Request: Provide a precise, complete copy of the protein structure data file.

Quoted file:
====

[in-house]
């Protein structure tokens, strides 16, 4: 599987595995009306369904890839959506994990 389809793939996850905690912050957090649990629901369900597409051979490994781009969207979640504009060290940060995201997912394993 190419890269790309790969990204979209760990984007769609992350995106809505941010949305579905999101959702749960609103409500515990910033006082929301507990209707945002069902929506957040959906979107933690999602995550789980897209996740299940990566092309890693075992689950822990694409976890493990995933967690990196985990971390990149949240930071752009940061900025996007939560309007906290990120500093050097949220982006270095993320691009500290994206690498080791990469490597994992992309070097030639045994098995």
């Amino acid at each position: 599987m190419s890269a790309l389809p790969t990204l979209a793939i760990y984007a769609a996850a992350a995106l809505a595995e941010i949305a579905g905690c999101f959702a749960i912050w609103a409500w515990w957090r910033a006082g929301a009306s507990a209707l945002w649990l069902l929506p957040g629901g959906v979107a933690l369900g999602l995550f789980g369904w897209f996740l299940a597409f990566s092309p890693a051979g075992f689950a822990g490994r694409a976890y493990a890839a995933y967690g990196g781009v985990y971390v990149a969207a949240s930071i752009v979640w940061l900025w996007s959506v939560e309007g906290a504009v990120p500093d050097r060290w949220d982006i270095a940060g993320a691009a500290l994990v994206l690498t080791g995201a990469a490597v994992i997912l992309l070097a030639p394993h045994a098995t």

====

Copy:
[in-house]
């Protein structure tokens, strides 16, 4: 599987595995009306369904890839959506994990 389809793939996850905690912050957090649990629901369900597409051979490994781009969207979640504009060290940060995201997912394993 190419890269790309790969990204979209760990984007769609992350995106809505941010949305579905999101959702749960609103409500515990910033006082929301507990209707945002069902929506957040959906979107933690999602995550789980897209996740299940990566092309890693075992689950822990694409976890493990995933967690990196985990971390990149949240930071752009940061900025996007939560309007906290990120500093050097949220982006270095993320691009500290994206690498080791990469490597994992992309070097030639045994098995």
């Amino acid at each position: 599987m190419s890269a790309l389809p790969t990204l979209a793939i760990y984007a769609a996850a992350a995106l809505a595995e941010i949305a579905g905690c999101f959702a749960i912050w609103a409500w515990w957090r910033a006082g929301a009306s507990a209707l945002w649990l069902l929506p957040g629901g959906v979107a933690l369900g999602l995550f789980g369904w897209f996740l299940a597409f990566s092309p890693a051979g075992f689950a822990g490994r694409a976890y493990a890839a995933y967690g990196g781009v985990y971390v990149a969207a949240s930071i752009v979640w940061l900025w996007s959506v939560e309007g906290a504009v990120p500093d050097r060290w949220d982006i270095a940060g993320a691009a500290l994990v994206l690498t080791g995201a990469a490597v994992i997912l992309l070097a030639p394993h045994a098995t």